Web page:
The following article is an opinion piece written by Kevin Brown, editor-in-chief of the Ke Alaka'i.
In a church system designed to match up singles in every aspect of their church experience through YSA wards and activities, many members of the church find only despair and shortcomings during their dating process.
They are reminded of their marital status during sacrament meeting talks, in Sunday School lessons, during Relief Society and in meetings with their ecclesiastical leaders. However, the hardest hits may be taken from outside the walls of meetinghouses during holidays, weekends and during weddings of their friends and siblings.
In the back of their heads, they feel their time is ticking closer to possibly not finding their eternal companion, and closer to having their choices narrowed by having to attend older single branches.
It’s of epidemic concern within members of our church body. The pressure to get married is so intense that singles within the church suffer from heartache and depression as their journey to find love takes longer than those around them. They desire for families of their own, but haven’t found the “one.”
Out of reasons beyond their control, singles are also talked about by other members of the church as they mingle amongst themselves: “Why isn’t he or she married yet? What is wrong with them that would keep them from getting a spouse?” This type of ridicule is synonymous of when a priesthood holder of age doesn’t serve a mission or comes home early from his service.
During a commencement ceremony I attended at BYU-Idaho in 2015, instead of expounding on the academic success of the graduates, the conductor began speaking of statistical information on the number of graduating students that were able to get married, and those who were not able to get married.
For many of those graduates, including my sister, they were once again notified of their singleness. They were reminded yet again they live single in a church pushing marriage and children to the greatest extent.
For members of the church who have followed a normal Mormon trajectory by getting married in the temple and then divorced, the emotions they feel are probably ones of regression.
Single members are very aware of God’s plan. They spend countless hours reviewing scriptures, conference talks and their patriarchal blessings. They know the decree the First Presidency and Quorum of the Twelve Apostles announced in 1995: “The Family: A Proclamation to the World.”
This proclamation states, “Happiness in family life is most likely to be achieved when founded upon the teachings of the Lord Jesus Christ. Successful marriages and families are established and maintained on principles of faith, prayer, repentance, forgiveness, respect, love, compassion, work, and wholesome recreational activities.”
The brethren of the church, inspired by Heavenly Father, tell us here that happiness is founded upon faith, love, and work. However, there are things in life that drag us away from that vision.
A major drive of unhappiness and loss of confidence in our lives appears to come from the large social media presence of the new generation, according to psychcologytoday.com, especially when couples post photos of themselves.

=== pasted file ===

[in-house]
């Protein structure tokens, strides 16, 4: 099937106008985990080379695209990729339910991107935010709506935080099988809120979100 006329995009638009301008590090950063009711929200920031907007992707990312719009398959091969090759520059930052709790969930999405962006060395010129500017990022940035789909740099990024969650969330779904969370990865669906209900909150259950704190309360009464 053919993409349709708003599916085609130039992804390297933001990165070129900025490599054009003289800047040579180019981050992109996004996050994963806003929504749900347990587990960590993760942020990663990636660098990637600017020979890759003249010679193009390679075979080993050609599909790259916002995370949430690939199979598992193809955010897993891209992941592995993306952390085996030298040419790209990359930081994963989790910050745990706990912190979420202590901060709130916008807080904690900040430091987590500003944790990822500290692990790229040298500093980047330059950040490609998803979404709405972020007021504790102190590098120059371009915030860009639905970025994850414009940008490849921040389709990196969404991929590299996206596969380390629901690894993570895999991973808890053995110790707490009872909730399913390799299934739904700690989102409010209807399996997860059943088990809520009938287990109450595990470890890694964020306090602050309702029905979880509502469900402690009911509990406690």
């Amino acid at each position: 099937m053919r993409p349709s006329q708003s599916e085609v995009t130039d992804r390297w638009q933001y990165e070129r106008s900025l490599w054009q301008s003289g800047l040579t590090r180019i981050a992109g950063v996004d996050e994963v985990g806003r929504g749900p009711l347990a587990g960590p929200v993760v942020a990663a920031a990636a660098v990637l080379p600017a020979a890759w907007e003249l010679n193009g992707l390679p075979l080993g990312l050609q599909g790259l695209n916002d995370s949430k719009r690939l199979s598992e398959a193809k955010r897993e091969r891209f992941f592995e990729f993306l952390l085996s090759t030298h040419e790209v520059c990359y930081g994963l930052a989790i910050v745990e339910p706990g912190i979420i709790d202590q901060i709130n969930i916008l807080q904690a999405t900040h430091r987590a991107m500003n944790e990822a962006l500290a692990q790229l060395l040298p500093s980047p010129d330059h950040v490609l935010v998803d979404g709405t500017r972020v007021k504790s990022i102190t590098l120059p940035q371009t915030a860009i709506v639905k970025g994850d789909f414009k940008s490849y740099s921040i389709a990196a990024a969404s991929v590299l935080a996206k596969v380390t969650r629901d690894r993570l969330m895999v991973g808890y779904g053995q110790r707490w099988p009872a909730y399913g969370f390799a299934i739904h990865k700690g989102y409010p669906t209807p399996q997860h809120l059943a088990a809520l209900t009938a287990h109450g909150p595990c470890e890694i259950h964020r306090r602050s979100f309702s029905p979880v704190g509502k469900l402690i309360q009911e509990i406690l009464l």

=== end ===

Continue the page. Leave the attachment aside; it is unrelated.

Elder Dieter F. Uchtdorf, then serving as a counselor in the First Presidency, said in his October 2011 General Conference discourse, “We spend so much time and energy comparing ourselves to others- usually comparing our weakness to their strengths. This drives us to create expectations for ourselves that are impossible to meet.
“As a result, we never celebrate our good efforts because they seem to be less than what someone else does.” For this reason, social media can have a negative effect on your ability to find a soulmate.
In this same conference address, Elder Uchtdorf spoke of a woman who all of her life had desired to find the “golden ticket” of what she thought happiness would be. He said the ticket for her was marriage.
“It was the one thing in all the world for which she most desperately yearned. But it never happened. And, as the years went on, she became more and more withdrawn, bitter, and even angry. She could not understand why God would not grant her this righteous desire,” he said.
Like many of God’s children in the same situation, Elder Uchtdorf said we fall short of noticing all the “sweetness of the everyday moments” around us. He said, “The lesson here is that if we spend our days waiting for fabulous roses, we could miss the beauty and wonder of the tiny forget-me-nots that are all around us.”
The current void in happiness provided by a soulmate can be replaced by personal passion. Find a love for a favorite hobby where you can find satisfaction in the progress of skills obtained, or a love of creating memories to be cherished forever with friends and family members through wholesome activities or travel experiences.
Find a love for enjoying God’s wonderful creations and relish in the fact that you get to be a part of it. Remember that you are one of his wonderful creations. You are known personally by Heavenly Father, and your life is unique among his billions of children. Your path in life is also unique.
Most importantly, what happens in life, or doesn’t happen in life, always comes with a purpose. Heavenly Father has given us complete control of our happiness, no matter what our circumstances.
He is beyond mindful of our desires and struggles in life, and we, at the least, must have trust in Him to get us to where we are destined to be. In that process, we must however learn to be happy with where we are at. Everything is by design, created by the divine.